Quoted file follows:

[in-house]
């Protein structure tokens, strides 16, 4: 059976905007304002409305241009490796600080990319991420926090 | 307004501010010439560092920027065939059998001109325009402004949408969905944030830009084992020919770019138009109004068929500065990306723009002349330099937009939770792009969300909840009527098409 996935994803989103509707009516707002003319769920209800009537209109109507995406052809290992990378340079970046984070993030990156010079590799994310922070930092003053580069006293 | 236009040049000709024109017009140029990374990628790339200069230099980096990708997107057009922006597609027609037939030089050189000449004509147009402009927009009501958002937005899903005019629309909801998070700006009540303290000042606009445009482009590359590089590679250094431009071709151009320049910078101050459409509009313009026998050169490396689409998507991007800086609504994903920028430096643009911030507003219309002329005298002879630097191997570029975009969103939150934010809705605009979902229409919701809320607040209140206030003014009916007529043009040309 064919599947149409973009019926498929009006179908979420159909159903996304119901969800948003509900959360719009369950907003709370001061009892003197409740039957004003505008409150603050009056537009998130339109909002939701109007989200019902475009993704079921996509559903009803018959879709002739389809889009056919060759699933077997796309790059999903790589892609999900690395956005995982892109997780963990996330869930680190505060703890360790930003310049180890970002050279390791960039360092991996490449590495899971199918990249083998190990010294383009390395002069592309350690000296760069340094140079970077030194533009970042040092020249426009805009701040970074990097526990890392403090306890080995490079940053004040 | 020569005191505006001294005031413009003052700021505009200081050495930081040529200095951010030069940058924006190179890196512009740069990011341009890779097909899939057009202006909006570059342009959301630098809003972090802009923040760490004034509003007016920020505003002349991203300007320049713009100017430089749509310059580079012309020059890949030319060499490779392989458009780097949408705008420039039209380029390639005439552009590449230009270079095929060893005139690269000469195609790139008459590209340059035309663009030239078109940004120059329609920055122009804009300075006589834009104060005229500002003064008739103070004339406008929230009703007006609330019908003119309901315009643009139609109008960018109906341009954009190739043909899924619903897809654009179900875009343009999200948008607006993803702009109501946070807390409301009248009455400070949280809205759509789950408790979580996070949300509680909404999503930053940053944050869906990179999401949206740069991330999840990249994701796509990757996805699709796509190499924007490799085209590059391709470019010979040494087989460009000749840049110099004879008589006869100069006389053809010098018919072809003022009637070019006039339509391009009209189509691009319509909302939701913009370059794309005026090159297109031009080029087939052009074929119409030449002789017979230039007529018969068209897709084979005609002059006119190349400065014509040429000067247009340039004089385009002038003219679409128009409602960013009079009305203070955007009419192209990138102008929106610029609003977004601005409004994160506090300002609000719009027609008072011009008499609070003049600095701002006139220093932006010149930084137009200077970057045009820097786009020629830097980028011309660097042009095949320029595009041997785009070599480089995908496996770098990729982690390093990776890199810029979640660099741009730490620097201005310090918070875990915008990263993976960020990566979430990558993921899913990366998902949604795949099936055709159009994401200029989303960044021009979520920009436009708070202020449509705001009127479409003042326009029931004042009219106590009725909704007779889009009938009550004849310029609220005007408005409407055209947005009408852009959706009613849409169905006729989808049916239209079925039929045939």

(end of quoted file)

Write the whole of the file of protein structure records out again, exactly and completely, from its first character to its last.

[in-house]
């Protein structure tokens, strides 16, 4: 059976905007304002409305241009490796600080990319991420926090 | 307004501010010439560092920027065939059998001109325009402004949408969905944030830009084992020919770019138009109004068929500065990306723009002349330099937009939770792009969300909840009527098409 996935994803989103509707009516707002003319769920209800009537209109109507995406052809290992990378340079970046984070993030990156010079590799994310922070930092003053580069006293 | 236009040049000709024109017009140029990374990628790339200069230099980096990708997107057009922006597609027609037939030089050189000449004509147009402009927009009501958002937005899903005019629309909801998070700006009540303290000042606009445009482009590359590089590679250094431009071709151009320049910078101050459409509009313009026998050169490396689409998507991007800086609504994903920028430096643009911030507003219309002329005298002879630097191997570029975009969103939150934010809705605009979902229409919701809320607040209140206030003014009916007529043009040309 064919599947149409973009019926498929009006179908979420159909159903996304119901969800948003509900959360719009369950907003709370001061009892003197409740039957004003505008409150603050009056537009998130339109909002939701109007989200019902475009993704079921996509559903009803018959879709002739389809889009056919060759699933077997796309790059999903790589892609999900690395956005995982892109997780963990996330869930680190505060703890360790930003310049180890970002050279390791960039360092991996490449590495899971199918990249083998190990010294383009390395002069592309350690000296760069340094140079970077030194533009970042040092020249426009805009701040970074990097526990890392403090306890080995490079940053004040 | 020569005191505006001294005031413009003052700021505009200081050495930081040529200095951010030069940058924006190179890196512009740069990011341009890779097909899939057009202006909006570059342009959301630098809003972090802009923040760490004034509003007016920020505003002349991203300007320049713009100017430089749509310059580079012309020059890949030319060499490779392989458009780097949408705008420039039209380029390639005439552009590449230009270079095929060893005139690269000469195609790139008459590209340059035309663009030239078109940004120059329609920055122009804009300075006589834009104060005229500002003064008739103070004339406008929230009703007006609330019908003119309901315009643009139609109008960018109906341009954009190739043909899924619903897809654009179900875009343009999200948008607006993803702009109501946070807390409301009248009455400070949280809205759509789950408790979580996070949300509680909404999503930053940053944050869906990179999401949206740069991330999840990249994701796509990757996805699709796509190499924007490799085209590059391709470019010979040494087989460009000749840049110099004879008589006869100069006389053809010098018919072809003022009637070019006039339509391009009209189509691009319509909302939701913009370059794309005026090159297109031009080029087939052009074929119409030449002789017979230039007529018969068209897709084979005609002059006119190349400065014509040429000067247009340039004089385009002038003219679409128009409602960013009079009305203070955007009419192209990138102008929106610029609003977004601005409004994160506090300002609000719009027609008072011009008499609070003049600095701002006139220093932006010149930084137009200077970057045009820097786009020629830097980028011309660097042009095949320029595009041997785009070599480089995908496996770098990729982690390093990776890199810029979640660099741009730490620097201005310090918070875990915008990263993976960020990566979430990558993921899913990366998902949604795949099936055709159009994401200029989303960044021009979520920009436009708070202020449509705001009127479409003042326009029931004042009219106590009725909704007779889009009938009550004849310029609220005007408005409407055209947005009408852009959706009613849409169905006729989808049916239209079925039929045939």